Harpers Ferry arsenal being reconstructed

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A former arsenal is being partially reconstructed at Harpers Ferry National Historical Park - one that is part of what many historians call the match that lit a fuse on existing tensions that exploded into the Civil War.

The building is along Shenandoah Street in the park's old town area and it was built in 1806, said Marsha Wassel, a spokeswoman for the National Park Service. The structure served as one of two major arsenals in the area, and it housed thousands of weapons.

The match, of course, was John Brown's failed 1859 raid. Brown hoped to obtain the weapons that were stored in the arsenal, Wassel said.

Within a couple of years, the building again became the site of conflict. Early during the Civil War, Confederate troops made off with machinery that was housed in the buildings, and then burned the structures.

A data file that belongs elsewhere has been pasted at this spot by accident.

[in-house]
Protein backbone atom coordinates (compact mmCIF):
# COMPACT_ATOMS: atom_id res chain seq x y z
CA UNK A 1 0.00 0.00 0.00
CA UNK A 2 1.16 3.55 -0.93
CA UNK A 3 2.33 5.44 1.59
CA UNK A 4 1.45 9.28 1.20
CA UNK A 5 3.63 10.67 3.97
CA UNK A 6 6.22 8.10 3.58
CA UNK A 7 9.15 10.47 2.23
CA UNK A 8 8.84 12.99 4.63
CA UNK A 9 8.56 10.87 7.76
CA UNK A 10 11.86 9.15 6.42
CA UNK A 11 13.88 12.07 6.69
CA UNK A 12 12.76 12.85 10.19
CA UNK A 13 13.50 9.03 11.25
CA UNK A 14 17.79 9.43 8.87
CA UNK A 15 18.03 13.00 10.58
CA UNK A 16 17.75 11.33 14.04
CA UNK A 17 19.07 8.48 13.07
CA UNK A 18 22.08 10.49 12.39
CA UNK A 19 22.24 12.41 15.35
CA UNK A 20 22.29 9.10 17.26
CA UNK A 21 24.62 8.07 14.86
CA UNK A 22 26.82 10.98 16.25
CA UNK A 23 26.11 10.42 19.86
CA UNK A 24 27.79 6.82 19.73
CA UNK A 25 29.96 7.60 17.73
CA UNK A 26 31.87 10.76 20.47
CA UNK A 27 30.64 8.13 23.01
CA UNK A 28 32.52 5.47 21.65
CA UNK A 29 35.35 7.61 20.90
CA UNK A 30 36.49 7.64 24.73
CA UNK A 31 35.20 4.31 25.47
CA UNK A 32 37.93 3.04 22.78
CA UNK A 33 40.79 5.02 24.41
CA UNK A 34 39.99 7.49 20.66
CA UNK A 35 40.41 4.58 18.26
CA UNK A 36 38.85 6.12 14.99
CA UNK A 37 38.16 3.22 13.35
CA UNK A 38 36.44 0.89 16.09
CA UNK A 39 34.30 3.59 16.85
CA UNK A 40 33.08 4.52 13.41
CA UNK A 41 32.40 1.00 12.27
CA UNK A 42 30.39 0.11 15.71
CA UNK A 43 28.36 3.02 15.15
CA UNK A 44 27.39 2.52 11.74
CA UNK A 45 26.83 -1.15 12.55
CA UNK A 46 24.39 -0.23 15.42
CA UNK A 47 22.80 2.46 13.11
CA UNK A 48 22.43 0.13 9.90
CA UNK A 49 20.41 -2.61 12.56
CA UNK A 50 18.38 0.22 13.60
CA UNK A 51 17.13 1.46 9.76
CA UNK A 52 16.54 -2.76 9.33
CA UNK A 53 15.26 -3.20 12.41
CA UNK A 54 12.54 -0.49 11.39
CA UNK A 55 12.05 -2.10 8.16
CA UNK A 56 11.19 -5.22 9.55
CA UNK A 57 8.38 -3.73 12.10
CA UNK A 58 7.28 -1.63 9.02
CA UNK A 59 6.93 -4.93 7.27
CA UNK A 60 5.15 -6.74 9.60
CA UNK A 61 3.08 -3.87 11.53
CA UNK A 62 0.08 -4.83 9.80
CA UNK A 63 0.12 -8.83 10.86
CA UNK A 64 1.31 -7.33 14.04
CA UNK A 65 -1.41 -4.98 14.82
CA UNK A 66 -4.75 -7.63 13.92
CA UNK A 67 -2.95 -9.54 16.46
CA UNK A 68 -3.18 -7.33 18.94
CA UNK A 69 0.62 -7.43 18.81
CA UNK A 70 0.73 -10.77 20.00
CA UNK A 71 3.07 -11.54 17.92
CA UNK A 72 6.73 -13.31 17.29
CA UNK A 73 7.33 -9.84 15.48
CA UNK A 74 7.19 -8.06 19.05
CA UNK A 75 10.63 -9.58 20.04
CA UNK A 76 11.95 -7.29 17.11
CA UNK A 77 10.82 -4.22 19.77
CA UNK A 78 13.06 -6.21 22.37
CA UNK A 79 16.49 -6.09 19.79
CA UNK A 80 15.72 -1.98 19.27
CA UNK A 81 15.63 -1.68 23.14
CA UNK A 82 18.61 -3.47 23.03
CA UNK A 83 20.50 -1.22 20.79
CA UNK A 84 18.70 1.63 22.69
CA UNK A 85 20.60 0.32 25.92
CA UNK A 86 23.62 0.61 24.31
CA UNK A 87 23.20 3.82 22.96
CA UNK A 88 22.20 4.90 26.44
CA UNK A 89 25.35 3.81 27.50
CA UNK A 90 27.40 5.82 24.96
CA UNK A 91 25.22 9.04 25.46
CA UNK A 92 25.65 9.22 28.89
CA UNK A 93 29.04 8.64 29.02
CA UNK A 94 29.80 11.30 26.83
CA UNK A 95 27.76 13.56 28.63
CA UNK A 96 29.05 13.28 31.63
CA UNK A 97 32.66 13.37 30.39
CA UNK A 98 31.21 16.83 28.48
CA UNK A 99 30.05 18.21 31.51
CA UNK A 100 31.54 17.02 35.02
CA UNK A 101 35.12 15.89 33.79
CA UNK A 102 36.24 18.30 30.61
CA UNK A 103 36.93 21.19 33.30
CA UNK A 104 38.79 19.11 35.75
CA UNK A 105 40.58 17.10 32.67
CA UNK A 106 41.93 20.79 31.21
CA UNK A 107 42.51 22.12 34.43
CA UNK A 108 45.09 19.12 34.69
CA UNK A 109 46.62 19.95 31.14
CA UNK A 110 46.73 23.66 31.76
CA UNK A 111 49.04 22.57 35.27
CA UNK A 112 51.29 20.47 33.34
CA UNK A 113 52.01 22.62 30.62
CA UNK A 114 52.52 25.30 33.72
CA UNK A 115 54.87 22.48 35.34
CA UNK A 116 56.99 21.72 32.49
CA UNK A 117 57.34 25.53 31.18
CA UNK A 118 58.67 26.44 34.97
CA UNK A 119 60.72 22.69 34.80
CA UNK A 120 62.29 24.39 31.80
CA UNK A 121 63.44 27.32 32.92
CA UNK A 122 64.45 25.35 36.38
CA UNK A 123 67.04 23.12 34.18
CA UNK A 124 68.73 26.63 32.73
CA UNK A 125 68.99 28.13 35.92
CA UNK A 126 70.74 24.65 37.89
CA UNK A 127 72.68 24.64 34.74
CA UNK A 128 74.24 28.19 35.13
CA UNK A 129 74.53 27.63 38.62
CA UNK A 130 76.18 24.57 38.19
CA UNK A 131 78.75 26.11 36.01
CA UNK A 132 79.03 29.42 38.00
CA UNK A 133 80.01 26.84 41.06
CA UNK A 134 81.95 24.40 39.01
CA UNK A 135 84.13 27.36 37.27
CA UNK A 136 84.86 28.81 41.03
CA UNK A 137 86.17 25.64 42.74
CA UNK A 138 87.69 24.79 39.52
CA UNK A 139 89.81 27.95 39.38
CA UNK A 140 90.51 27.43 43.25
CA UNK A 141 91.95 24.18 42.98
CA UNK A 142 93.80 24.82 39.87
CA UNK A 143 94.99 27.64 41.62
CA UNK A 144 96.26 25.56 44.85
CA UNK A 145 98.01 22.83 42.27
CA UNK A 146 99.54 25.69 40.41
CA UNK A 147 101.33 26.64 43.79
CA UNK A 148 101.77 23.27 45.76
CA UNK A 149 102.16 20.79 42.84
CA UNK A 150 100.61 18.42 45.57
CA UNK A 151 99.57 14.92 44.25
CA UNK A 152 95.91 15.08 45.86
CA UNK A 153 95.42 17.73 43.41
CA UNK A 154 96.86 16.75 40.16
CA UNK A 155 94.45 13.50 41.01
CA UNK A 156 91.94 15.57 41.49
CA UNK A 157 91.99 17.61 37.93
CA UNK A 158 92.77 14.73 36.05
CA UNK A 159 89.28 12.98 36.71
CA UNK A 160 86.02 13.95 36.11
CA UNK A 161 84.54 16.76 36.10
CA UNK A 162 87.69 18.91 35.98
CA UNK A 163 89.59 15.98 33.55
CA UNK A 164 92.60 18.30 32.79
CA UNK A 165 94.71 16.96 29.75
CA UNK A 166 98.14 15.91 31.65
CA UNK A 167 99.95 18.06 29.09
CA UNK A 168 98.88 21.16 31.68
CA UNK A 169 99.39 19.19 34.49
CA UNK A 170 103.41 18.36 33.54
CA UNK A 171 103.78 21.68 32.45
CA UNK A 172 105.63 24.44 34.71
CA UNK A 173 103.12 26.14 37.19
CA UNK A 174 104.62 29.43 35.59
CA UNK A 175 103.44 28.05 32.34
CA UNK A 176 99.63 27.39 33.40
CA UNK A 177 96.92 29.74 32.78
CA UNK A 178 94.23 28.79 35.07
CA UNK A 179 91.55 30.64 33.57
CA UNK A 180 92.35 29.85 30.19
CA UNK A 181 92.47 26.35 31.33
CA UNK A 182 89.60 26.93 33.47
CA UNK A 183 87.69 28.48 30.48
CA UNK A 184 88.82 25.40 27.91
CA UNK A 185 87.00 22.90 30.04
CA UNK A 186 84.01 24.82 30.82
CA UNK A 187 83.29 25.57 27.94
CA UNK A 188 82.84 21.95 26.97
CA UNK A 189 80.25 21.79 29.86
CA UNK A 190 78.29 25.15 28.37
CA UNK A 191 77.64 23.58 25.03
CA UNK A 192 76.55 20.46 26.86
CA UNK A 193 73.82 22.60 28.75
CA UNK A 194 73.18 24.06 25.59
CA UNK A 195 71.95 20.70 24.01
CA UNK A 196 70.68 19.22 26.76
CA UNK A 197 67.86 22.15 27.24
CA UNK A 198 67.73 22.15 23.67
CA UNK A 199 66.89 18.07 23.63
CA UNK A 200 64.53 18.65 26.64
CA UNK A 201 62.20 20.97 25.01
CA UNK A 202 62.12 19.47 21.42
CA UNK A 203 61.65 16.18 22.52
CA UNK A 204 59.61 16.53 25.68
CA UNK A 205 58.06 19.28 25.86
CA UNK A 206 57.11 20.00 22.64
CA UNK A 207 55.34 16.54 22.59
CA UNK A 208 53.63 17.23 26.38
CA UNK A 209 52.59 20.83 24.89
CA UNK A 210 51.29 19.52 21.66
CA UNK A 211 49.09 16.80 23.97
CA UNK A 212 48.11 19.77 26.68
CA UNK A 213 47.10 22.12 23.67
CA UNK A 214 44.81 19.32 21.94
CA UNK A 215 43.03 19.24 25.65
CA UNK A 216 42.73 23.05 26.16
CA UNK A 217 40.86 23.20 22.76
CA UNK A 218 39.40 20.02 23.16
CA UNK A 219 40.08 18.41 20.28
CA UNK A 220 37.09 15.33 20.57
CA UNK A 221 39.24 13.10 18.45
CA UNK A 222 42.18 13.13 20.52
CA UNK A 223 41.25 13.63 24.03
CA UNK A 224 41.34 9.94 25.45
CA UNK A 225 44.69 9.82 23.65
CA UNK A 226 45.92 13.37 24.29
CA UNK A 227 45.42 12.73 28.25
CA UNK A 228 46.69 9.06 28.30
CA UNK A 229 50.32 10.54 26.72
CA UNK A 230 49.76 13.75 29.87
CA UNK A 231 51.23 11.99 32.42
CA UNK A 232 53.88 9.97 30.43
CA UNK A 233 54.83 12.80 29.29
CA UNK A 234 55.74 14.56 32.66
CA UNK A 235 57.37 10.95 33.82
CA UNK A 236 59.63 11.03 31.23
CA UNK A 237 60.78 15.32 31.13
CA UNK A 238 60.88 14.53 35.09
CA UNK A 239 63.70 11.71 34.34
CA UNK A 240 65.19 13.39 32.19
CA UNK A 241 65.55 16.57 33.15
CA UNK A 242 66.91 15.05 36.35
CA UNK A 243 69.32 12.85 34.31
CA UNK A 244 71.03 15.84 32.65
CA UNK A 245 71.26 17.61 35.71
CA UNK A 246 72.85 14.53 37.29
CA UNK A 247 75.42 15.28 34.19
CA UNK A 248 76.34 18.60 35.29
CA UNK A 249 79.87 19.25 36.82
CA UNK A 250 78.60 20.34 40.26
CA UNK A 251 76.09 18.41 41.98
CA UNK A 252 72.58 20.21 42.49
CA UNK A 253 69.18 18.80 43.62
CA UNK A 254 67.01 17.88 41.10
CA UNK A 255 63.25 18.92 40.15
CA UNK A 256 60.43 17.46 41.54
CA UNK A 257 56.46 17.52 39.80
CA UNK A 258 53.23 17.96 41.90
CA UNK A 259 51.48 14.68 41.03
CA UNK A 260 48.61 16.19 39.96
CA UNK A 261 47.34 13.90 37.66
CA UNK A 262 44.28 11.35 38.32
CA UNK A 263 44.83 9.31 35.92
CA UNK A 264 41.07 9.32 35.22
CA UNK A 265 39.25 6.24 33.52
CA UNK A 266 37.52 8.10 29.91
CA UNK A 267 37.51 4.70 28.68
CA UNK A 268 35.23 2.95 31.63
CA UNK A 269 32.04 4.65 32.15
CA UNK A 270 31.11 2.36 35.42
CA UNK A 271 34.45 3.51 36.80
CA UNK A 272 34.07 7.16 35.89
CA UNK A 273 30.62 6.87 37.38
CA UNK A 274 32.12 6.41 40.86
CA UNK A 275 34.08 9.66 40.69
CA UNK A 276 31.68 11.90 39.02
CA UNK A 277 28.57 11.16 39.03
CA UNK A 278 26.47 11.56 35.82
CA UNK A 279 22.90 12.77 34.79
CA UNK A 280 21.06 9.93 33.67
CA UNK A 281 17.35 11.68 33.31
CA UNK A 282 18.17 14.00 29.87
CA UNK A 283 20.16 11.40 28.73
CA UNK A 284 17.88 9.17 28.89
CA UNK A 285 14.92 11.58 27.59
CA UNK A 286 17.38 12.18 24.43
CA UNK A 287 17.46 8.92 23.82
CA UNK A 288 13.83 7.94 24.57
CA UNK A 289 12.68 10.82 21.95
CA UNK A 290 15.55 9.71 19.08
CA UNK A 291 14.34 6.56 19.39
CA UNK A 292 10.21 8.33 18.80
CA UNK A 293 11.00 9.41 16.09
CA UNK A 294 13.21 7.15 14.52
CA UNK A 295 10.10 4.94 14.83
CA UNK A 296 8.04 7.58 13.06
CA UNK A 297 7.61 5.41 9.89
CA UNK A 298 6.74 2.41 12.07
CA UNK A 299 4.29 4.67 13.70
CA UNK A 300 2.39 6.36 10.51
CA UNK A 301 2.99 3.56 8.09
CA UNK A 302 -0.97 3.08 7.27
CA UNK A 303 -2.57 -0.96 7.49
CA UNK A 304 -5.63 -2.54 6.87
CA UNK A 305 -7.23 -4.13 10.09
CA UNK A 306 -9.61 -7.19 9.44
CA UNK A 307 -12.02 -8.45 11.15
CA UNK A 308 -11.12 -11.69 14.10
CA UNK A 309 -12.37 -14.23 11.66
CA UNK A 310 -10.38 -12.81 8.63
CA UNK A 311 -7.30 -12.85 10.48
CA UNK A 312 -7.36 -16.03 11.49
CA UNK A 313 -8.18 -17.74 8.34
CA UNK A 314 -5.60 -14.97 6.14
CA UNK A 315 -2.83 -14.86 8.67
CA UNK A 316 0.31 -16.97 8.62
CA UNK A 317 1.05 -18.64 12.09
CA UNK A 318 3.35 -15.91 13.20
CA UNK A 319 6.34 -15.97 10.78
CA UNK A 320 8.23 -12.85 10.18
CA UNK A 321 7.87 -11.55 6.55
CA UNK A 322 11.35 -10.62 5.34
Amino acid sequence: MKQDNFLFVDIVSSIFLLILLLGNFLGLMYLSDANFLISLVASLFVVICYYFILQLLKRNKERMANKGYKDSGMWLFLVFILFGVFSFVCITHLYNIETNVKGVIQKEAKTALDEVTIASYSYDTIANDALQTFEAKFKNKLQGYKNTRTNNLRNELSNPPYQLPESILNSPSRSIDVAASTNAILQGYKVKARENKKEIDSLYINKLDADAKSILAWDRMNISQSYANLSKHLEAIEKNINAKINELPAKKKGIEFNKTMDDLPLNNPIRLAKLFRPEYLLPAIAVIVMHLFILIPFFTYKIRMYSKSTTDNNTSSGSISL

In the years that followed, only the ruins of the buildings remained. A new version of the two-story arsenal's foundation is now being built on the site.

Wassel said Park Service officials decided to partially reconstruct the building to enable visitors to learn more about the area and its history. She said the actual foundation remains nearly two feet below ground level.

However, in this instance the Park Service determined that it in order to keep the original foundation safe, it would be better to build a new foundation on top of the old one.

Weather was not the only challenge that workers faced as they prepared the building's new foundation. Water table stones, which stand at the structure's corners, were chiseled by hand.

Significant work was invested in the project even before construction got under way, officials noted. The building's construction was based on the findings of a 1959 archaeological dig performed at the site, said Mia Parsons, supervisory archaeologist at Harpers Ferry National Historical Park.

Archives were also combed to determine more details about how the arsenal looked during its heyday, Parsons said.

Rudley said it was important to everyone involved in the project that the building be as accurate as possible.

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